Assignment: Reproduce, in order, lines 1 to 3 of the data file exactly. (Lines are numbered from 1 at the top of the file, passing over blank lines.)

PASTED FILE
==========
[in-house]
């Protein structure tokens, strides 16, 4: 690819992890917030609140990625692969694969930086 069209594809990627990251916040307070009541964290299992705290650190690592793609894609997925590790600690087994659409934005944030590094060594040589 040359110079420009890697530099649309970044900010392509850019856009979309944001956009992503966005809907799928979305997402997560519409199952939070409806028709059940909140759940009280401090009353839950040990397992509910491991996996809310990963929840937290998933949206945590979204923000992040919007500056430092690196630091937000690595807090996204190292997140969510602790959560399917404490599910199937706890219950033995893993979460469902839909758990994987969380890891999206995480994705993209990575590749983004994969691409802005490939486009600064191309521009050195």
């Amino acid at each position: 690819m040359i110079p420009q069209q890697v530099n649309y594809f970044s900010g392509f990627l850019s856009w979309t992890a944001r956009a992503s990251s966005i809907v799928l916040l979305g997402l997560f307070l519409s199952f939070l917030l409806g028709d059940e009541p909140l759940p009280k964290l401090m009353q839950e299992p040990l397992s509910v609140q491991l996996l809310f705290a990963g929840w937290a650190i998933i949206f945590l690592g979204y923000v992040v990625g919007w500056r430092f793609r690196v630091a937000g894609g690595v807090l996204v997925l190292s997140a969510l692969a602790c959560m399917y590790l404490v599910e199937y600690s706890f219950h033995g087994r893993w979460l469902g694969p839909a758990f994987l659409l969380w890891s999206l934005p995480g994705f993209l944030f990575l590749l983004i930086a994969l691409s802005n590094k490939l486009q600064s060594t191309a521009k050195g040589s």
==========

[in-house]
């Protein structure tokens, strides 16, 4: 690819992890917030609140990625692969694969930086 069209594809990627990251916040307070009541964290299992705290650190690592793609894609997925590790600690087994659409934005944030590094060594040589 040359110079420009890697530099649309970044900010392509850019856009979309944001956009992503966005809907799928979305997402997560519409199952939070409806028709059940909140759940009280401090009353839950040990397992509910491991996996809310990963929840937290998933949206945590979204923000992040919007500056430092690196630091937000690595807090996204190292997140969510602790959560399917404490599910199937706890219950033995893993979460469902839909758990994987969380890891999206995480994705993209990575590749983004994969691409802005490939486009600064191309521009050195």
């Amino acid at each position: 690819m040359i110079p420009q069209q890697v530099n649309y594809f970044s900010g392509f990627l850019s856009w979309t992890a944001r956009a992503s990251s966005i809907v799928l916040l979305g997402l997560f307070l519409s199952f939070l917030l409806g028709d059940e009541p909140l759940p009280k964290l401090m009353q839950e299992p040990l397992s509910v609140q491991l996996l809310f705290a990963g929840w937290a650190i998933i949206f945590l690592g979204y923000v992040v990625g919007w500056r430092f793609r690196v630091a937000g894609g690595v807090l996204v997925l190292s997140a969510l692969a602790c959560m399917y590790l404490v599910e199937y600690s706890f219950h033995g087994r893993w979460l469902g694969p839909a758990f994987l659409l969380w890891s999206l934005p995480g994705f993209l944030f990575l590749l983004i930086a994969l691409s802005n590094k490939l486009q600064s060594t191309a521009k050195g040589s």